For the longest time, I saw it, but it didn’t come full circle for me until I started surfing a lot. The one thing is that when you see them do a lien to tail, they have that surf style when they put their foot on the board at an angle, just like riding a surfboard. Most skaters, like me and Lance, put our foot at a 90 degree angle on the board where your front truck is. There’s no angle to our feet whatsoever. Hosoi puts his foot at a 90 degree angle like us too. Most of the surf skate dudes have their foot kind of turned on a board where they have a lot of angle. That’s a sign of a SurfSkate slasher, from the get-go. You can tell. That’s one thing that you can see. That comes from surfing, because you have to put your foot across the board to control the board. It’s such a wide board, so your foot can move as the waves move. That’s the thing about skating. It’s such a static thing. The pool is not moving. You’re moving, but the surface is not moving. That’s the thing. That’s how you can tell the SurfSkate slash dudes. That’s one of the first things I notice is how they put their foot on a board at more of an angle.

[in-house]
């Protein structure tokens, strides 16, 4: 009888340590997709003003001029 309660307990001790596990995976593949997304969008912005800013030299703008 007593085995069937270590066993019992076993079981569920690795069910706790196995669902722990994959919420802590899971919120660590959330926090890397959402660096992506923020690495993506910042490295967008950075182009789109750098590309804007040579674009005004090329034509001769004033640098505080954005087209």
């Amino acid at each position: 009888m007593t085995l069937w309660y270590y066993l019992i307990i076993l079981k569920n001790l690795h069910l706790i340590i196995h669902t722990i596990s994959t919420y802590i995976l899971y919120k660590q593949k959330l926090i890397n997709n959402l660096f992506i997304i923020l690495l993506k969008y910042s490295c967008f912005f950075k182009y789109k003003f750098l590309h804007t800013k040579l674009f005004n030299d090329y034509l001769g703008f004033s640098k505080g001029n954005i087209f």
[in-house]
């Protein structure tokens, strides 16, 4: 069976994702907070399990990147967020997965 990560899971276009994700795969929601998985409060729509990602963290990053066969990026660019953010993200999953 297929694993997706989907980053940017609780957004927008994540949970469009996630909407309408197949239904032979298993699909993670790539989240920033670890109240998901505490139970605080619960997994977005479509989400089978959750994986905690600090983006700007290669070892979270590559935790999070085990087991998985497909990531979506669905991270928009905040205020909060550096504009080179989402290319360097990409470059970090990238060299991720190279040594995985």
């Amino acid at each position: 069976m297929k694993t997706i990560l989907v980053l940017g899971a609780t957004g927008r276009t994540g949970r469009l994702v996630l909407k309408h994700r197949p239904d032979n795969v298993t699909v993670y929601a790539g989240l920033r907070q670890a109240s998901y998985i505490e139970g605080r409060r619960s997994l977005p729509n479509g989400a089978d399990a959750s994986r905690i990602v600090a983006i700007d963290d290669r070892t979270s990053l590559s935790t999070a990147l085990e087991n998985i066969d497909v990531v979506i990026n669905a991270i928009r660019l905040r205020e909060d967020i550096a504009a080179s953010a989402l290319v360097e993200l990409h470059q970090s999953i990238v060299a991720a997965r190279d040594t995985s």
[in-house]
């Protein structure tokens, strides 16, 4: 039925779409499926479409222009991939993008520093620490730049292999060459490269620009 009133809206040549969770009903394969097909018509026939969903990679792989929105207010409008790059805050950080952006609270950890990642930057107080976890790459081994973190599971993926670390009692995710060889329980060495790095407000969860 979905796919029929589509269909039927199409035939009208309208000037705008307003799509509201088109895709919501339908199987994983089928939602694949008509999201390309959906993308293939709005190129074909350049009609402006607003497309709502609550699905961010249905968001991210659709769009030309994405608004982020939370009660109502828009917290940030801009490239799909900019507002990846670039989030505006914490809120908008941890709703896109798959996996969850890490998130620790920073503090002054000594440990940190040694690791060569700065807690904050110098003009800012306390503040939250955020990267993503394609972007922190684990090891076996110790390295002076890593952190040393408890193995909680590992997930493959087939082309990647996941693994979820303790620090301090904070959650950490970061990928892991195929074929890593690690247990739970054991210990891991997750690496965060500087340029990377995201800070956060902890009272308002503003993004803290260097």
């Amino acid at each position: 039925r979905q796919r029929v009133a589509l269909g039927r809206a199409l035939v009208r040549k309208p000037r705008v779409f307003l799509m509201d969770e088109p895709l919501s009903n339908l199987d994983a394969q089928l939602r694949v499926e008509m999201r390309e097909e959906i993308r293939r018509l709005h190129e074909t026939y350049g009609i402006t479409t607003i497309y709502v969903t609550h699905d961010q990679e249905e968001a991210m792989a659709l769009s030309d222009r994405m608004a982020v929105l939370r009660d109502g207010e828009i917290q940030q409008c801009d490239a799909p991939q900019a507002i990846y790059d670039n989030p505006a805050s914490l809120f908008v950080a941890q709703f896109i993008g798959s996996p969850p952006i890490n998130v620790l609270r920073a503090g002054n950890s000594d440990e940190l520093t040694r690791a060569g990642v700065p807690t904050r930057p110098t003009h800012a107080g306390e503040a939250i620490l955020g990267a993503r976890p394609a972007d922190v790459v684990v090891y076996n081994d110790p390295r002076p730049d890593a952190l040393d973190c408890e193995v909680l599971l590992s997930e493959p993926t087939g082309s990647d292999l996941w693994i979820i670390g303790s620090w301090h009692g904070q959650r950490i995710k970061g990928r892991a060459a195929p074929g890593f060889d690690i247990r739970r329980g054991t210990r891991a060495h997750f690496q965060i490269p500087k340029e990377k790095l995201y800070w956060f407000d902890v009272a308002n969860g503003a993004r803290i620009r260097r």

Wow. Great answer. Okay, how has surfing influenced skateboarding and how has skateboarding influenced surfing?